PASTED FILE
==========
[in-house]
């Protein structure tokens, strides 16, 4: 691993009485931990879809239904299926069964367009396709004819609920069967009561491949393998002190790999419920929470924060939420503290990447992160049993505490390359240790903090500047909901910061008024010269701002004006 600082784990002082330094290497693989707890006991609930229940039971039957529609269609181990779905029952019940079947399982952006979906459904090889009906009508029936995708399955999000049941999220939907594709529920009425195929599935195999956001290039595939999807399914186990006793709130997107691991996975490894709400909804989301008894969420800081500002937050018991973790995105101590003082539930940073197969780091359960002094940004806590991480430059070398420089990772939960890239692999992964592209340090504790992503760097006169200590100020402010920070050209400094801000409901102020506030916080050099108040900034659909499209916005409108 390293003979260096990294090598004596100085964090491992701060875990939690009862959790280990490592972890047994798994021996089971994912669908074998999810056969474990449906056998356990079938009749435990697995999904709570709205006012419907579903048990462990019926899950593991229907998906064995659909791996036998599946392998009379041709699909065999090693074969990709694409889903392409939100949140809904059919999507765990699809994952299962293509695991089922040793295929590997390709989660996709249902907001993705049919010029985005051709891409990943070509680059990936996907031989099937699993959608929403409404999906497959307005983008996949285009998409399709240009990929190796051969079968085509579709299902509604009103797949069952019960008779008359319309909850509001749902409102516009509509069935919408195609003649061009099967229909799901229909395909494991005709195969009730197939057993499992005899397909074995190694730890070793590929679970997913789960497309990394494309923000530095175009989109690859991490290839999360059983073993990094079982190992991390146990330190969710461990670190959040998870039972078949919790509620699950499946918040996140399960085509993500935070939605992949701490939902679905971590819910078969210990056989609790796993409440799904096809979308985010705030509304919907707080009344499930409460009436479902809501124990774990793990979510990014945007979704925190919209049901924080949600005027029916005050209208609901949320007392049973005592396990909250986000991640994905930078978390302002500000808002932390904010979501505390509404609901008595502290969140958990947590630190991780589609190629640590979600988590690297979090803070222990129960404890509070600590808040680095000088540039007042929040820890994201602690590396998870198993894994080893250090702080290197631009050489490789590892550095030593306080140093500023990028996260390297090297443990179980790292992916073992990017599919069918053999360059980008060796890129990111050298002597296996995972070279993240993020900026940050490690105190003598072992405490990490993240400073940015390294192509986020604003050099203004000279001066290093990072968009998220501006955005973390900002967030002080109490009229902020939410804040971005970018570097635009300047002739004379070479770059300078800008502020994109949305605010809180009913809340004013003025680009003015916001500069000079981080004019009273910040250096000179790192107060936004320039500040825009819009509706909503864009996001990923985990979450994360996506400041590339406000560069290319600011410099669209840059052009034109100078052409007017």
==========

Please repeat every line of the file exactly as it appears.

[in-house]
């Protein structure tokens, strides 16, 4: 691993009485931990879809239904299926069964367009396709004819609920069967009561491949393998002190790999419920929470924060939420503290990447992160049993505490390359240790903090500047909901910061008024010269701002004006 600082784990002082330094290497693989707890006991609930229940039971039957529609269609181990779905029952019940079947399982952006979906459904090889009906009508029936995708399955999000049941999220939907594709529920009425195929599935195999956001290039595939999807399914186990006793709130997107691991996975490894709400909804989301008894969420800081500002937050018991973790995105101590003082539930940073197969780091359960002094940004806590991480430059070398420089990772939960890239692999992964592209340090504790992503760097006169200590100020402010920070050209400094801000409901102020506030916080050099108040900034659909499209916005409108 390293003979260096990294090598004596100085964090491992701060875990939690009862959790280990490592972890047994798994021996089971994912669908074998999810056969474990449906056998356990079938009749435990697995999904709570709205006012419907579903048990462990019926899950593991229907998906064995659909791996036998599946392998009379041709699909065999090693074969990709694409889903392409939100949140809904059919999507765990699809994952299962293509695991089922040793295929590997390709989660996709249902907001993705049919010029985005051709891409990943070509680059990936996907031989099937699993959608929403409404999906497959307005983008996949285009998409399709240009990929190796051969079968085509579709299902509604009103797949069952019960008779008359319309909850509001749902409102516009509509069935919408195609003649061009099967229909799901229909395909494991005709195969009730197939057993499992005899397909074995190694730890070793590929679970997913789960497309990394494309923000530095175009989109690859991490290839999360059983073993990094079982190992991390146990330190969710461990670190959040998870039972078949919790509620699950499946918040996140399960085509993500935070939605992949701490939902679905971590819910078969210990056989609790796993409440799904096809979308985010705030509304919907707080009344499930409460009436479902809501124990774990793990979510990014945007979704925190919209049901924080949600005027029916005050209208609901949320007392049973005592396990909250986000991640994905930078978390302002500000808002932390904010979501505390509404609901008595502290969140958990947590630190991780589609190629640590979600988590690297979090803070222990129960404890509070600590808040680095000088540039007042929040820890994201602690590396998870198993894994080893250090702080290197631009050489490789590892550095030593306080140093500023990028996260390297090297443990179980790292992916073992990017599919069918053999360059980008060796890129990111050298002597296996995972070279993240993020900026940050490690105190003598072992405490990490993240400073940015390294192509986020604003050099203004000279001066290093990072968009998220501006955005973390900002967030002080109490009229902020939410804040971005970018570097635009300047002739004379070479770059300078800008502020994109949305605010809180009913809340004013003025680009003015916001500069000079981080004019009273910040250096000179790192107060936004320039500040825009819009509706909503864009996001990923985990979450994360996506400041590339406000560069290319600011410099669209840059052009034109100078052409007017």